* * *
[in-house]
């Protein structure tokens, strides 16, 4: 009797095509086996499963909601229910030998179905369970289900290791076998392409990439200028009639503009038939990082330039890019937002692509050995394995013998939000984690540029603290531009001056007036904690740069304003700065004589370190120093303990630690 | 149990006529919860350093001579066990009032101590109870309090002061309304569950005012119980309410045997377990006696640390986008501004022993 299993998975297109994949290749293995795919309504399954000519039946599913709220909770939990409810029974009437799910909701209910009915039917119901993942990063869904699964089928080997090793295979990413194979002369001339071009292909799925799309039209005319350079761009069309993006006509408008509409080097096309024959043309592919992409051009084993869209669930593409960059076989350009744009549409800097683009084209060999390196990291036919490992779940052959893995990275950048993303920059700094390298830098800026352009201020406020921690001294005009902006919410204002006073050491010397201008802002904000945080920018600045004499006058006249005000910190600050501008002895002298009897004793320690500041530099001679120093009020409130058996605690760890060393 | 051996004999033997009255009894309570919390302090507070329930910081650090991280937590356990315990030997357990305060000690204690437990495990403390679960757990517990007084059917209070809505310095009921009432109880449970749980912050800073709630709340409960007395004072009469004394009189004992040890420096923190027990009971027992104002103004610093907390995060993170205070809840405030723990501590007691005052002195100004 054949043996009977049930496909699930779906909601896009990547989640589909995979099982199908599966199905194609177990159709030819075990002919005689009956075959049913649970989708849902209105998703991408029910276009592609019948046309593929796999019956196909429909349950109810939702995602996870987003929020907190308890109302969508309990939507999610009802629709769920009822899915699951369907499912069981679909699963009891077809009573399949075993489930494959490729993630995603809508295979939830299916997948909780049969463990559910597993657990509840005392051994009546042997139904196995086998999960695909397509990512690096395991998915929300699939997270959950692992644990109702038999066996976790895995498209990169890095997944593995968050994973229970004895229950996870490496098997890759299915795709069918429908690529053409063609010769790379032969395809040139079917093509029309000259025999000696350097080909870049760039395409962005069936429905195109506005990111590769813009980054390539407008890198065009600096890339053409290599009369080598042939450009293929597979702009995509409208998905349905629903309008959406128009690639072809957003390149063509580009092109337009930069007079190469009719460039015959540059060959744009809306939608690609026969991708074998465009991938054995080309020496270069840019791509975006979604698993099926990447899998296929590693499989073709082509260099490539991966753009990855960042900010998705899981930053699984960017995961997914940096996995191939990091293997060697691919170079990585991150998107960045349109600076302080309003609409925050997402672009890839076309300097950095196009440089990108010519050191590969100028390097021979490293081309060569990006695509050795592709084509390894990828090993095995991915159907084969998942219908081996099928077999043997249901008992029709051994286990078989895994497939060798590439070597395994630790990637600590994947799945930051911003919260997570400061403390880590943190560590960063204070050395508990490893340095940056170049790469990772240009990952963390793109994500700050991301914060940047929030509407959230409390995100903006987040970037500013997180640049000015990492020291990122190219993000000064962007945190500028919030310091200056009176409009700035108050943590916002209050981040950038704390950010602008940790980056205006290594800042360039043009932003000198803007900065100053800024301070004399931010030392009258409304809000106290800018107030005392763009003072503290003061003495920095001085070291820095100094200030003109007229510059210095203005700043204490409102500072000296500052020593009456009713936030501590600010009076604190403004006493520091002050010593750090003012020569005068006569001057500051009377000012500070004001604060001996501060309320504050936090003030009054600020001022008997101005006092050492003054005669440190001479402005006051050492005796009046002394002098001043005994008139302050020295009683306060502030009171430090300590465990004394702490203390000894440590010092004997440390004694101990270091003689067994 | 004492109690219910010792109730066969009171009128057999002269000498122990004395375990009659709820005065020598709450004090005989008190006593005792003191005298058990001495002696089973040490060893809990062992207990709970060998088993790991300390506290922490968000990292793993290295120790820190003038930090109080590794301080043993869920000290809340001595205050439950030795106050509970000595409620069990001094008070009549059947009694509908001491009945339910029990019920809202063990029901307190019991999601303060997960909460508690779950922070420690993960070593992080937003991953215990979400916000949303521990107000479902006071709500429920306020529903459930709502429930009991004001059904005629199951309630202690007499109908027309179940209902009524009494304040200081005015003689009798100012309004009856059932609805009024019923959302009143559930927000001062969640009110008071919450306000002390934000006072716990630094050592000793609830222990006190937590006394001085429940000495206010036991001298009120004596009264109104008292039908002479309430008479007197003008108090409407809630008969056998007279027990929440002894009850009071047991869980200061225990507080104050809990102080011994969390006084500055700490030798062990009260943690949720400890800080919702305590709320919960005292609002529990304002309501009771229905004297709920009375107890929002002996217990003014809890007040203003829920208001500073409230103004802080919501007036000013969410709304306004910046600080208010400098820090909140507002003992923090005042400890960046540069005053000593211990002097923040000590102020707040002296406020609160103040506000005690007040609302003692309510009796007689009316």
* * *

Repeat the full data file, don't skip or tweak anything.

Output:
[in-house]
């Protein structure tokens, strides 16, 4: 009797095509086996499963909601229910030998179905369970289900290791076998392409990439200028009639503009038939990082330039890019937002692509050995394995013998939000984690540029603290531009001056007036904690740069304003700065004589370190120093303990630690 | 149990006529919860350093001579066990009032101590109870309090002061309304569950005012119980309410045997377990006696640390986008501004022993 299993998975297109994949290749293995795919309504399954000519039946599913709220909770939990409810029974009437799910909701209910009915039917119901993942990063869904699964089928080997090793295979990413194979002369001339071009292909799925799309039209005319350079761009069309993006006509408008509409080097096309024959043309592919992409051009084993869209669930593409960059076989350009744009549409800097683009084209060999390196990291036919490992779940052959893995990275950048993303920059700094390298830098800026352009201020406020921690001294005009902006919410204002006073050491010397201008802002904000945080920018600045004499006058006249005000910190600050501008002895002298009897004793320690500041530099001679120093009020409130058996605690760890060393 | 051996004999033997009255009894309570919390302090507070329930910081650090991280937590356990315990030997357990305060000690204690437990495990403390679960757990517990007084059917209070809505310095009921009432109880449970749980912050800073709630709340409960007395004072009469004394009189004992040890420096923190027990009971027992104002103004610093907390995060993170205070809840405030723990501590007691005052002195100004 054949043996009977049930496909699930779906909601896009990547989640589909995979099982199908599966199905194609177990159709030819075990002919005689009956075959049913649970989708849902209105998703991408029910276009592609019948046309593929796999019956196909429909349950109810939702995602996870987003929020907190308890109302969508309990939507999610009802629709769920009822899915699951369907499912069981679909699963009891077809009573399949075993489930494959490729993630995603809508295979939830299916997948909780049969463990559910597993657990509840005392051994009546042997139904196995086998999960695909397509990512690096395991998915929300699939997270959950692992644990109702038999066996976790895995498209990169890095997944593995968050994973229970004895229950996870490496098997890759299915795709069918429908690529053409063609010769790379032969395809040139079917093509029309000259025999000696350097080909870049760039395409962005069936429905195109506005990111590769813009980054390539407008890198065009600096890339053409290599009369080598042939450009293929597979702009995509409208998905349905629903309008959406128009690639072809957003390149063509580009092109337009930069007079190469009719460039015959540059060959744009809306939608690609026969991708074998465009991938054995080309020496270069840019791509975006979604698993099926990447899998296929590693499989073709082509260099490539991966753009990855960042900010998705899981930053699984960017995961997914940096996995191939990091293997060697691919170079990585991150998107960045349109600076302080309003609409925050997402672009890839076309300097950095196009440089990108010519050191590969100028390097021979490293081309060569990006695509050795592709084509390894990828090993095995991915159907084969998942219908081996099928077999043997249901008992029709051994286990078989895994497939060798590439070597395994630790990637600590994947799945930051911003919260997570400061403390880590943190560590960063204070050395508990490893340095940056170049790469990772240009990952963390793109994500700050991301914060940047929030509407959230409390995100903006987040970037500013997180640049000015990492020291990122190219993000000064962007945190500028919030310091200056009176409009700035108050943590916002209050981040950038704390950010602008940790980056205006290594800042360039043009932003000198803007900065100053800024301070004399931010030392009258409304809000106290800018107030005392763009003072503290003061003495920095001085070291820095100094200030003109007229510059210095203005700043204490409102500072000296500052020593009456009713936030501590600010009076604190403004006493520091002050010593750090003012020569005068006569001057500051009377000012500070004001604060001996501060309320504050936090003030009054600020001022008997101005006092050492003054005669440190001479402005006051050492005796009046002394002098001043005994008139302050020295009683306060502030009171430090300590465990004394702490203390000894440590010092004997440390004694101990270091003689067994 | 004492109690219910010792109730066969009171009128057999002269000498122990004395375990009659709820005065020598709450004090005989008190006593005792003191005298058990001495002696089973040490060893809990062992207990709970060998088993790991300390506290922490968000990292793993290295120790820190003038930090109080590794301080043993869920000290809340001595205050439950030795106050509970000595409620069990001094008070009549059947009694509908001491009945339910029990019920809202063990029901307190019991999601303060997960909460508690779950922070420690993960070593992080937003991953215990979400916000949303521990107000479902006071709500429920306020529903459930709502429930009991004001059904005629199951309630202690007499109908027309179940209902009524009494304040200081005015003689009798100012309004009856059932609805009024019923959302009143559930927000001062969640009110008071919450306000002390934000006072716990630094050592000793609830222990006190937590006394001085429940000495206010036991001298009120004596009264109104008292039908002479309430008479007197003008108090409407809630008969056998007279027990929440002894009850009071047991869980200061225990507080104050809990102080011994969390006084500055700490030798062990009260943690949720400890800080919702305590709320919960005292609002529990304002309501009771229905004297709920009375107890929002002996217990003014809890007040203003829920208001500073409230103004802080919501007036000013969410709304306004910046600080208010400098820090909140507002003992923090005042400890960046540069005053000593211990002097923040000590102020707040002296406020609160103040506000005690007040609302003692309510009796007689009316």